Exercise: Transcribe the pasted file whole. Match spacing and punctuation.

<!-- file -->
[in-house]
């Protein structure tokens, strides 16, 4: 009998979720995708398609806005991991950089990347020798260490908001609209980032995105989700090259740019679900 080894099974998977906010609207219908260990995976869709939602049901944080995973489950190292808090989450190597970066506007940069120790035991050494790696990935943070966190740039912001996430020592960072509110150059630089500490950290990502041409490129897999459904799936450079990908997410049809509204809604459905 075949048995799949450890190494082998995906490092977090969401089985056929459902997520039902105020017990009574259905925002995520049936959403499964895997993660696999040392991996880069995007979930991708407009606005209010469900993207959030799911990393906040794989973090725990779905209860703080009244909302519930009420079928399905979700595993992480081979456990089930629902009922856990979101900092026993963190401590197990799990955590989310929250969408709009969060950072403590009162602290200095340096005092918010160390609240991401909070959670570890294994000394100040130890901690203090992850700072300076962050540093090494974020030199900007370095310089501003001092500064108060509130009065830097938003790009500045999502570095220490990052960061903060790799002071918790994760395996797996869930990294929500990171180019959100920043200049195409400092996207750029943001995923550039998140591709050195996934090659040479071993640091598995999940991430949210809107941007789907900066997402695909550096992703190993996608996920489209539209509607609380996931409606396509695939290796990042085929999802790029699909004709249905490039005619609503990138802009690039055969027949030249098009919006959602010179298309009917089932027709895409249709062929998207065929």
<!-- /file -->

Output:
[in-house]
């Protein structure tokens, strides 16, 4: 009998979720995708398609806005991991950089990347020798260490908001609209980032995105989700090259740019679900 080894099974998977906010609207219908260990995976869709939602049901944080995973489950190292808090989450190597970066506007940069120790035991050494790696990935943070966190740039912001996430020592960072509110150059630089500490950290990502041409490129897999459904799936450079990908997410049809509204809604459905 075949048995799949450890190494082998995906490092977090969401089985056929459902997520039902105020017990009574259905925002995520049936959403499964895997993660696999040392991996880069995007979930991708407009606005209010469900993207959030799911990393906040794989973090725990779905209860703080009244909302519930009420079928399905979700595993992480081979456990089930629902009922856990979101900092026993963190401590197990799990955590989310929250969408709009969060950072403590009162602290200095340096005092918010160390609240991401909070959670570890294994000394100040130890901690203090992850700072300076962050540093090494974020030199900007370095310089501003001092500064108060509130009065830097938003790009500045999502570095220490990052960061903060790799002071918790994760395996797996869930990294929500990171180019959100920043200049195409400092996207750029943001995923550039998140591709050195996934090659040479071993640091598995999940991430949210809107941007789907900066997402695909550096992703190993996608996920489209539209509607609380996931409606396509695939290796990042085929999802790029699909004709249905490039005619609503990138802009690039055969027949030249098009919006959602010179298309009917089932027709895409249709062929998207065929």